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Solon
2011-Mar-09, 03:48 AM
Hi, new user, and not an astronomer, so maybe a silly question.:lol:
I was discussing with a friend as to whether the stars would get brighter the higher you went in a balloon. He thought with less atmosphere to block the light, they would do. I thought the atmosphere probably is what makes the stars visible, as the atmosphere would diffuse the light, otherwise the stars would be too small to see.
I can not find any pictures of the stars taken from a balloon, and can not see a simple answer on the 'Net, so time to contact the experts, I thought.
I did come across an old item from 1961 that explained the advantages of balloon astronomy:
http://books.google.ca/books?id=1wkAAAAAMBAJ&pg=PA191&lpg=PA191&dq=balloon+astronomy+visible+stars&source=bl&ots=DQdhUybDIV&sig=G7KU-sWSZa56tprHg9DCgX63tvM&hl=en&ei=CCd1TfSYOYG0sAPY_PG2Cw&sa=X&oi=book_result&ct=result&resnum=7&ved=0CC4Q6AEwBjgK#v=onepage&q=balloon%20astronomy%20visible%20stars&f=false

danscope
2011-Mar-09, 04:43 AM
Hi, The apparent size of the stars will not change. It is the properties of the atmosphere which become less as you go higher in altitude. But ...... you want a stable platform in order to do any serious astronomy. There are more than a few reasons why using a balloon may not be helpfull.

StupendousMan
2011-Mar-09, 01:19 PM
And there are more than a few reasons why using a balloon IS a good idea, for certain types of observations:


http://cmb.phys.cwru.edu/boomerang/
http://www.time.com/time/magazine/article/0,9171,810000,00.html
http://www.astronomy2009.org/globalprojects/specialprojects/blast/
http://www.nsf.gov/news/news_summ.jsp?cntn_id=103063

djellison
2011-Mar-09, 01:57 PM
I thought the atmosphere probably is what makes the stars visible, as the atmosphere would diffuse the light, otherwise the stars would be too small to see.

Think about that.... why do we send telescopes into space? Like Hubble, Spitzer, Kepler, WISE etc

It's because the atmosphere can wobble the image, and also block large parts of the EM Spectrum

Solon
2011-Mar-10, 12:28 AM
Think about that.... why do we send telescopes into space? Like Hubble, Spitzer, Kepler, WISE etc

It's because the atmosphere can wobble the image, and also block large parts of the EM Spectrum

Hi and thanks. I realise a lot of the EM spectrum is blocked by the atmosphere, so it helps to be above the atmosphere, but can the stars be seen by eye or with a camera from up there? I just can't find any images or mention of visible light astronomy from a balloon. As far as the space 'telescopes' go, they are filled with instruments, gratings, filters, I don't think they 'see' like a regular telescope, do they?

Hornblower
2011-Mar-10, 03:05 AM
Hi and thanks. I realise a lot of the EM spectrum is blocked by the atmosphere, so it helps to be above the atmosphere, but can the stars be seen by eye or with a camera from up there?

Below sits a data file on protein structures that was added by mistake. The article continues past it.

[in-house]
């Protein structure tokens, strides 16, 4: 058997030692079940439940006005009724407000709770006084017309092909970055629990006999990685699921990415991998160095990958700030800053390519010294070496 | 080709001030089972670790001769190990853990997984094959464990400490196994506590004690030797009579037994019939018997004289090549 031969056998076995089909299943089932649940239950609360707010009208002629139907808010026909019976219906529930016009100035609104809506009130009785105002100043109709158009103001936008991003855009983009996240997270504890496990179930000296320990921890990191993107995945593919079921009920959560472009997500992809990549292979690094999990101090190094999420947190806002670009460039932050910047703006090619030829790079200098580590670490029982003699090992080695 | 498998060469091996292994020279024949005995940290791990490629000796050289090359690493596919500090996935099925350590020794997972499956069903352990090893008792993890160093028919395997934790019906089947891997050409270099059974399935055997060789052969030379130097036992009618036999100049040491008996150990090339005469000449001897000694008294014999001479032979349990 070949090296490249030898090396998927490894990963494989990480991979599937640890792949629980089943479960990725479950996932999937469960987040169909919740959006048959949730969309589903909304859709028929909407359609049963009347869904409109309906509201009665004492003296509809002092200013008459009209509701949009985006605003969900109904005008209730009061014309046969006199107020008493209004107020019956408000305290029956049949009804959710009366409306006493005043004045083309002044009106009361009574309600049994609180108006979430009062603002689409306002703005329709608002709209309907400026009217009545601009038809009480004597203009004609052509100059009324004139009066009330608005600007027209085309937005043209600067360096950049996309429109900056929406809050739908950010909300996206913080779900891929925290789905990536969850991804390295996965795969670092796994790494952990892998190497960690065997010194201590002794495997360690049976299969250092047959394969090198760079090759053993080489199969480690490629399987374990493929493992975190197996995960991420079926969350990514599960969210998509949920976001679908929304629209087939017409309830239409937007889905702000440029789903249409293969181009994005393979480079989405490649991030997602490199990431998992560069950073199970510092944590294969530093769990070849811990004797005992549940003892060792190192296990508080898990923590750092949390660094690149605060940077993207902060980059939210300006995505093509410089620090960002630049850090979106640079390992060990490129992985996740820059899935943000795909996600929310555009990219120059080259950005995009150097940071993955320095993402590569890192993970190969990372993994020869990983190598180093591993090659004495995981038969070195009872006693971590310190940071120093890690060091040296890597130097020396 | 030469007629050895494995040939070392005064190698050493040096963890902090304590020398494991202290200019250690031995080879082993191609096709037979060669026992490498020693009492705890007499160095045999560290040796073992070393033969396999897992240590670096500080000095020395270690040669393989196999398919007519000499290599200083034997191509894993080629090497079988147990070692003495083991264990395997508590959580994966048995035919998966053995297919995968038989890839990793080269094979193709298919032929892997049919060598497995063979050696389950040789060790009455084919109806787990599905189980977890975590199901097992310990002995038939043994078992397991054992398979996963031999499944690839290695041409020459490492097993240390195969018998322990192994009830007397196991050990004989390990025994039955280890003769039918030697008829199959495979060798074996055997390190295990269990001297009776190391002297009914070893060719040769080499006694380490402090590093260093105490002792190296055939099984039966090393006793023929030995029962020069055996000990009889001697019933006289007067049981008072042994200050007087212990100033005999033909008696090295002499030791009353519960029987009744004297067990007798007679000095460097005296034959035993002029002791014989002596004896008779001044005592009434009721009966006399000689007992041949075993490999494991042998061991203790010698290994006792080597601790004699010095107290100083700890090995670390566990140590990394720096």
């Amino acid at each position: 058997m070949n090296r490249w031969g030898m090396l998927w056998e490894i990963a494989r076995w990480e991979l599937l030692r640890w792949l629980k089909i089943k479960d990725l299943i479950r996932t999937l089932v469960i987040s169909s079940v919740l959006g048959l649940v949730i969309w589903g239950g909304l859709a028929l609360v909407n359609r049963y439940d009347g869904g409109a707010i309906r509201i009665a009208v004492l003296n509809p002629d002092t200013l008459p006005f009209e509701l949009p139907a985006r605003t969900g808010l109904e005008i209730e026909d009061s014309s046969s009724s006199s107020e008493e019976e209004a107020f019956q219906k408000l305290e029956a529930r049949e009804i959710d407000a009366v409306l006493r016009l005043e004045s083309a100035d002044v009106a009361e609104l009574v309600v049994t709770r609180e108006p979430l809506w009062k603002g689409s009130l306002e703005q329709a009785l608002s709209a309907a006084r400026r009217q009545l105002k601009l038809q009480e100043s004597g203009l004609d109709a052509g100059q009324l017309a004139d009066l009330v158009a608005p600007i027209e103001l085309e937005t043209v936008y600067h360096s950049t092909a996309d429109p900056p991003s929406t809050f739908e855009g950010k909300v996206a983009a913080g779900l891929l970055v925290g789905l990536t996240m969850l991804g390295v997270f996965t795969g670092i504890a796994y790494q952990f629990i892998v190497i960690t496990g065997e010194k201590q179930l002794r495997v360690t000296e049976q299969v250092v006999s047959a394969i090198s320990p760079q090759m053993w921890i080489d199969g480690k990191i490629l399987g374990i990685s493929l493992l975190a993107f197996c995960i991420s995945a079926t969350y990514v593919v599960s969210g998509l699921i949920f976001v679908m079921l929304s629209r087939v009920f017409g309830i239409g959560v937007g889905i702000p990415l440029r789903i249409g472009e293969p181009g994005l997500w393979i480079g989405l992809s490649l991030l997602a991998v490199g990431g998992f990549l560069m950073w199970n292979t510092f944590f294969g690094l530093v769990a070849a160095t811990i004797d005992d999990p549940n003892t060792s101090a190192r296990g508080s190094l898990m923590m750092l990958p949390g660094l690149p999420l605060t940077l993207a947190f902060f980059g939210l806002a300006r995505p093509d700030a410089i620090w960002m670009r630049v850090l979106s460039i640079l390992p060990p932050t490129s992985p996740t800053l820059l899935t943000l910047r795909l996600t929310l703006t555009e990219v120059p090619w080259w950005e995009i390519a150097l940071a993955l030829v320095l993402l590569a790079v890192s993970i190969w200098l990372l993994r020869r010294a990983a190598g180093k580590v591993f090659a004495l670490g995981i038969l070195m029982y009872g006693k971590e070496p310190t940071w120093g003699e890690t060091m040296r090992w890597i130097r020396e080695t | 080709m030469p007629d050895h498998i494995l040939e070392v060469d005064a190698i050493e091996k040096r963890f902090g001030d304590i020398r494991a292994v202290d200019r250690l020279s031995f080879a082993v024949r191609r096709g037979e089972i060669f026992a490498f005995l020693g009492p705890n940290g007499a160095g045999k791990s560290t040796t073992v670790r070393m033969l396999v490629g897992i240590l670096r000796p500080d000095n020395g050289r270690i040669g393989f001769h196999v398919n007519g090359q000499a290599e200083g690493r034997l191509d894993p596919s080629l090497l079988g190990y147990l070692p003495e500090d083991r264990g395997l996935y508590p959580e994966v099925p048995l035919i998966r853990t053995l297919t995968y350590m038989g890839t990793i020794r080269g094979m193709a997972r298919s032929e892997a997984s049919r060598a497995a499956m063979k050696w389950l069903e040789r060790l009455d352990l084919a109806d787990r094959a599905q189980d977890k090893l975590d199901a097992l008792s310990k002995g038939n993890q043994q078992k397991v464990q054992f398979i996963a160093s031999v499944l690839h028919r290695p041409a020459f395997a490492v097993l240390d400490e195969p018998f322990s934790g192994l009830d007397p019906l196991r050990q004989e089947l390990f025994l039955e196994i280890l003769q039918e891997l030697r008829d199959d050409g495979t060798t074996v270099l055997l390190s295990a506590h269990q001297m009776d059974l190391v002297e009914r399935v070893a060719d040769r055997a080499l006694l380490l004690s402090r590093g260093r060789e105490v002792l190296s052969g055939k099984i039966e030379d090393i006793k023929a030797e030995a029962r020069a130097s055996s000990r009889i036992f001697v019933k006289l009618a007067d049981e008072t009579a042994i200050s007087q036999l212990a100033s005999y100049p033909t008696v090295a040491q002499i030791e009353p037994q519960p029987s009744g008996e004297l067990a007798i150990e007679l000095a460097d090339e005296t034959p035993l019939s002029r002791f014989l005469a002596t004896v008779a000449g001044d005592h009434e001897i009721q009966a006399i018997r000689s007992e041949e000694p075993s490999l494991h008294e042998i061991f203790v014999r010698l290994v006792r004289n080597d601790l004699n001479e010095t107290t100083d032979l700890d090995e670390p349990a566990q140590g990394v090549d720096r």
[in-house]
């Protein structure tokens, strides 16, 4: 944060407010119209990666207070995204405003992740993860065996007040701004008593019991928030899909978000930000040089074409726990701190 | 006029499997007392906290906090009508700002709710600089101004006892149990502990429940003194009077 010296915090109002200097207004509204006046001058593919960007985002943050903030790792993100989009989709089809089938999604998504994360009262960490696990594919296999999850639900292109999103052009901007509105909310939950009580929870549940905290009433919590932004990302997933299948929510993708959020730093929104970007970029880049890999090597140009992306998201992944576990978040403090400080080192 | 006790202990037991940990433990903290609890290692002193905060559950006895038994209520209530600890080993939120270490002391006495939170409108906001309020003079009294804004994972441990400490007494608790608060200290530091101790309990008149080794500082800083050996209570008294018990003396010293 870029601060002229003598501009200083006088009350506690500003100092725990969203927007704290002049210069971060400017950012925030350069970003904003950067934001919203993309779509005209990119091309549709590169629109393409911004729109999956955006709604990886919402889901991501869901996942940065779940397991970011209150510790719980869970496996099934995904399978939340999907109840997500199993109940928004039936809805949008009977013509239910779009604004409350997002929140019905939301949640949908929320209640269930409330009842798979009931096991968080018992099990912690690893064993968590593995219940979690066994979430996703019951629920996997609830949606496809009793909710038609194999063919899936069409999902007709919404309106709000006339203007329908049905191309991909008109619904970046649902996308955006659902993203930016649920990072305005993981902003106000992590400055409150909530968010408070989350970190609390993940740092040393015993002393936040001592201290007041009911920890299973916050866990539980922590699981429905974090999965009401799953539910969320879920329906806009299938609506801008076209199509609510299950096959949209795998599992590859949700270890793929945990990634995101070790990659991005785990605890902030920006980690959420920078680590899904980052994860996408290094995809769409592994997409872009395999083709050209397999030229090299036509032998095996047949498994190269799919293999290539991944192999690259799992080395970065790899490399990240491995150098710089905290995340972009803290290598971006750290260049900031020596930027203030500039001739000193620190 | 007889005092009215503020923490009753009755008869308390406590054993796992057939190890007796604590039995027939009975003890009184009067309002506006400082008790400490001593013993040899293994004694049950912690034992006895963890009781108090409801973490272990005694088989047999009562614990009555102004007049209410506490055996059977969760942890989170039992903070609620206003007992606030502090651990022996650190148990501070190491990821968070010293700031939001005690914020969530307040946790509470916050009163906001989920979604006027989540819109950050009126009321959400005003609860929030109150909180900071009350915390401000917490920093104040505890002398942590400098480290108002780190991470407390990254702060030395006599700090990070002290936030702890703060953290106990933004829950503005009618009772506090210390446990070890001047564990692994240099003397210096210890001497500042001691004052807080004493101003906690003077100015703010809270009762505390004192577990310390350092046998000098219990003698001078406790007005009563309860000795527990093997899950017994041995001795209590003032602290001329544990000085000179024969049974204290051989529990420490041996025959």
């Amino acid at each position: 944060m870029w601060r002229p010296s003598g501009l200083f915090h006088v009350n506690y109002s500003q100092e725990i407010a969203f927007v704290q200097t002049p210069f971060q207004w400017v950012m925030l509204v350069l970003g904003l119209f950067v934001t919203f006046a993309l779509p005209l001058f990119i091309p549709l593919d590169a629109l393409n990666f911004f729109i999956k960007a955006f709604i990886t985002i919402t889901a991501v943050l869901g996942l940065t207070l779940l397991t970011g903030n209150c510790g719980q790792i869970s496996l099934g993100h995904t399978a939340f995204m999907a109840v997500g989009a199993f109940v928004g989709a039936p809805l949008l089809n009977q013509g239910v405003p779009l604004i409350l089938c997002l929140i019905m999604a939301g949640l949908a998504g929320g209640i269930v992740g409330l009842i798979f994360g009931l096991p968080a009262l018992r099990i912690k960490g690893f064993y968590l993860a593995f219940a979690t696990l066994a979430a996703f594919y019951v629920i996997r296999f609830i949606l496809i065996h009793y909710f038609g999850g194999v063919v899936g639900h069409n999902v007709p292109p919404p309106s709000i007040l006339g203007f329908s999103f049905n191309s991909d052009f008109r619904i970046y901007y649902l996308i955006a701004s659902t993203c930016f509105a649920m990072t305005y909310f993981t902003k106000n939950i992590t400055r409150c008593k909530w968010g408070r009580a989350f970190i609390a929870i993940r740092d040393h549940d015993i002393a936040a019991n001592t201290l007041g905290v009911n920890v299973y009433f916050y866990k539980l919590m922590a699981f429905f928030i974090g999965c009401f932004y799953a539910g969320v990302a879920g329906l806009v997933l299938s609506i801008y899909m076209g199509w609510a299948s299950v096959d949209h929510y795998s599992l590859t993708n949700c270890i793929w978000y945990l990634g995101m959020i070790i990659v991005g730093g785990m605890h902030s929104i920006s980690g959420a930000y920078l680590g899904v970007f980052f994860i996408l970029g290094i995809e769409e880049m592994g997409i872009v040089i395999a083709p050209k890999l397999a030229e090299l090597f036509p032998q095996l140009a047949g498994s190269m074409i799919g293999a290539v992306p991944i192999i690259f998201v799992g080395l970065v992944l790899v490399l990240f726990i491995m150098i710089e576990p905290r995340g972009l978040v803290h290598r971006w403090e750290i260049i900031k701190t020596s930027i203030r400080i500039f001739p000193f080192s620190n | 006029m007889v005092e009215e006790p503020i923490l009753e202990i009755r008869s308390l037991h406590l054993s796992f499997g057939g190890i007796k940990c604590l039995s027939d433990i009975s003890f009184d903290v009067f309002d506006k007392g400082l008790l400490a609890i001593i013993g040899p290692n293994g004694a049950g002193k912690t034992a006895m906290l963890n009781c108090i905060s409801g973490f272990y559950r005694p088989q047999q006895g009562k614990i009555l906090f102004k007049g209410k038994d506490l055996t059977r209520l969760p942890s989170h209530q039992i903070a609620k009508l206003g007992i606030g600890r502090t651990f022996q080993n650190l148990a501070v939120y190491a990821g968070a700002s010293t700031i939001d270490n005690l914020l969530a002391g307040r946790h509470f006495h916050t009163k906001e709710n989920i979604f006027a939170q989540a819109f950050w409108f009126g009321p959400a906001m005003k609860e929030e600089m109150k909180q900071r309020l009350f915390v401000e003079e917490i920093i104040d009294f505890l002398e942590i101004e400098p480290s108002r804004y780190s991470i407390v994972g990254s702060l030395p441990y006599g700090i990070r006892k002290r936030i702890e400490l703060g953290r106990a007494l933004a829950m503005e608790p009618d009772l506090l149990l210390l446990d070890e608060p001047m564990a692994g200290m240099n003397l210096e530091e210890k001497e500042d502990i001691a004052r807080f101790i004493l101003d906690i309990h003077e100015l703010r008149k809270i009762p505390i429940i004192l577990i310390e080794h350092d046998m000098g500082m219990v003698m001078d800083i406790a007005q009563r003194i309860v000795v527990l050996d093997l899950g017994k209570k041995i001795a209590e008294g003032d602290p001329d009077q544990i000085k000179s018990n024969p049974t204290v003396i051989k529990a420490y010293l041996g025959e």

Yes indeed. Our astronauts can see them anytime they are not overpowered by solar glare. They are somewhat brighter than at sea level, because of the absence of dimming by the atmosphere.


I just can't find any images or mention of visible light astronomy from a balloon.
Perhaps few if any serious astronomers are bothering with observations from balloons.


As far as the space 'telescopes' go, they are filled with instruments, gratings, filters, I don't think they 'see' like a regular telescope, do they?They "see" much as we do with our eyes. The focused light excites electronic receptors in a way which is analogous to the action of light on the cones and rods in our retinas. What the modern imaging devices have that we do not are "brains" that can store incoming signals and build up the image intensity during a time exposure, which our brains cannot do. This is the case in telescopes on the ground as well as in space.

ngc3314
2011-Mar-10, 03:41 AM
Hi and thanks. I realise a lot of the EM spectrum is blocked by the atmosphere, so it helps to be above the atmosphere, but can the stars be seen by eye or with a camera from up there? I just can't find any images or mention of visible light astronomy from a balloon.

The Stratoscope II project in the 1960s used a 0.9m telescope beneath a high-altitude balloon to get extremely sharp images of Uranus and a few other things (I think the nucleus of the Seyfert galaxy NGC 4151 was observed more sharply than possible from the ground. IIRC, much later analysis of the scanned film showed that the rings of Uranus might just have been detected in front of the planet, though not well enough to be definitive if one didn't otherwise know they existed).

However, the ballooning niches have mostly been in far-IR/submillimeter (such as BLAST and many microwave-background experiments) and to some extent UV. Unlike optical work, for these there is no choice at all to getting above (most of) the atmosphere, so balloons have been important as a cheap alternative to orbit which will often do the job. There have been interesting adventures in chasing down and recovering instruments from some of these (one X-ray payload was found by a New Zealand fisherman months later).



As far as the space 'telescopes' go, they are filled with instruments, gratings, filters, I don't think they 'see' like a regular telescope, do they?

Just like a well-equipped telescope on the ground. In fact, for visible light, the instruments used on, for example, Hubble, are very similar in layout and detectors to those on the ground (albeit a lot lighter and with better backups).